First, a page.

Neptune Marine Services chairman Boon Wee Kuah admits he faces a bit of a quandary over the company's ownership.
Mr Kuah's Singapore company MTQ launched a $58 million takeover bid for Neptune two years ago but fell agonisingly short of the 90 per cent threshold for compulsory acquisition.
Instead of further extending the date of the 3.2ï¿½-a-share offer, MTQ decided to get on with things and left Neptune on the Australian Securities Exchange boards.
"We made an offer and we closed the offer on the basis of who we thought would accept at the price we offered," Mr Kuah said. "Frankly, we've been very focused on trying to improve the performance so haven't had any preconceived notions about how to address the rather unusual situation we're in now, where we own 87 per cent of the company."
While there are costs involved in remaining a listed company, the legal fees alone in launching an offer to mop up the subsea engineering firm are a deterrent.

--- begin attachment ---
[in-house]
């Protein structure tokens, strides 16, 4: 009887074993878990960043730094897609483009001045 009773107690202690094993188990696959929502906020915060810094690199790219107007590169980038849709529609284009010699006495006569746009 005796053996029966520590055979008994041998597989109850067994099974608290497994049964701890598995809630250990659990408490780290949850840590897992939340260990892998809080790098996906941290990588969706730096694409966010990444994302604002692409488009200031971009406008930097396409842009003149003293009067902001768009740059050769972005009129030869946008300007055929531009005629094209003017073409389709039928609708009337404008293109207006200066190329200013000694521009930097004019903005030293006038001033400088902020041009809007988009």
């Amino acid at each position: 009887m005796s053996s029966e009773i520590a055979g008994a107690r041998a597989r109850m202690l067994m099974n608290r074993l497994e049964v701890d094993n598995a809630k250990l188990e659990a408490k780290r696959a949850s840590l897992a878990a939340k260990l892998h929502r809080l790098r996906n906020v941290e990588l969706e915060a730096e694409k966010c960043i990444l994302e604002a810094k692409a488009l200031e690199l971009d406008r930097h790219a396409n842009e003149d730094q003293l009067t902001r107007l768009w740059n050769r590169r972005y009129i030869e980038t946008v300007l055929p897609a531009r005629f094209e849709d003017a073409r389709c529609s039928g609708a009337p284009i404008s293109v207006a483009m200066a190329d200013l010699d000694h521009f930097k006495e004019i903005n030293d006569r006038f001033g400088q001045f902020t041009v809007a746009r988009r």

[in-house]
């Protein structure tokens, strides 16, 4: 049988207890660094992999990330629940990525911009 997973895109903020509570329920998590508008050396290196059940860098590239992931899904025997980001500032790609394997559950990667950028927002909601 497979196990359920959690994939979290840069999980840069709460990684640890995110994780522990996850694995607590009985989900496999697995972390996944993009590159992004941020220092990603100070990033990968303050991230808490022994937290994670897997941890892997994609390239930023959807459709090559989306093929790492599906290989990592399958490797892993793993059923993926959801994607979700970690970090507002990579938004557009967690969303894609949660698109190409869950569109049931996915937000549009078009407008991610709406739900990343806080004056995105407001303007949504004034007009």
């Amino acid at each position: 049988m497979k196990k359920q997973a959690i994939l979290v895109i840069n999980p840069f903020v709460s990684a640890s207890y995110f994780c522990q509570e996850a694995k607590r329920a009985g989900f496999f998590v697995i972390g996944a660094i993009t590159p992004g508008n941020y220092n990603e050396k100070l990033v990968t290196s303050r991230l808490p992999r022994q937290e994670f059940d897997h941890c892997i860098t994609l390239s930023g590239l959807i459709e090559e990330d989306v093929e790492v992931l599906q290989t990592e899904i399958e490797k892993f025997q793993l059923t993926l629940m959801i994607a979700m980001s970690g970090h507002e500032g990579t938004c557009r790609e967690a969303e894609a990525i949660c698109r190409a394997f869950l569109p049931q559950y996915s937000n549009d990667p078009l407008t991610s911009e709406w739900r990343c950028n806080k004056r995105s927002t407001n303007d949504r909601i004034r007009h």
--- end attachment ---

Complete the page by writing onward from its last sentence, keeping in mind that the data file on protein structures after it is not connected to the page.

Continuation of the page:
"It's not so straightforward," Mr Kuah said.
"It's also predicated on trying to work out what the minority shareholder intentions are."
Those who kept their shares have seen the price improve to a trading range of between 4Â¢ and 5Â¢ as Neptune returned to profitability after a few horror years.
"When I first joined the board there were a lot of concerns that clients were not wanting to deal with us because they were worried about whether we'd be around tomorrow," Mr Kuah said. Those problems have gone away.
Neptune's annual meeting yesterday voted to rid the company of another legacy - the 1.8 billion shares it has on issue.
The move will see a 30-to-one consolidation next month designed to give Neptune a share price on par with its $83 million market capitalisation.
Shareholders also backed a $350,000 payment to chief executive Robin King in exchange for the cancellation of share-based performance rights issued before MTQ took control.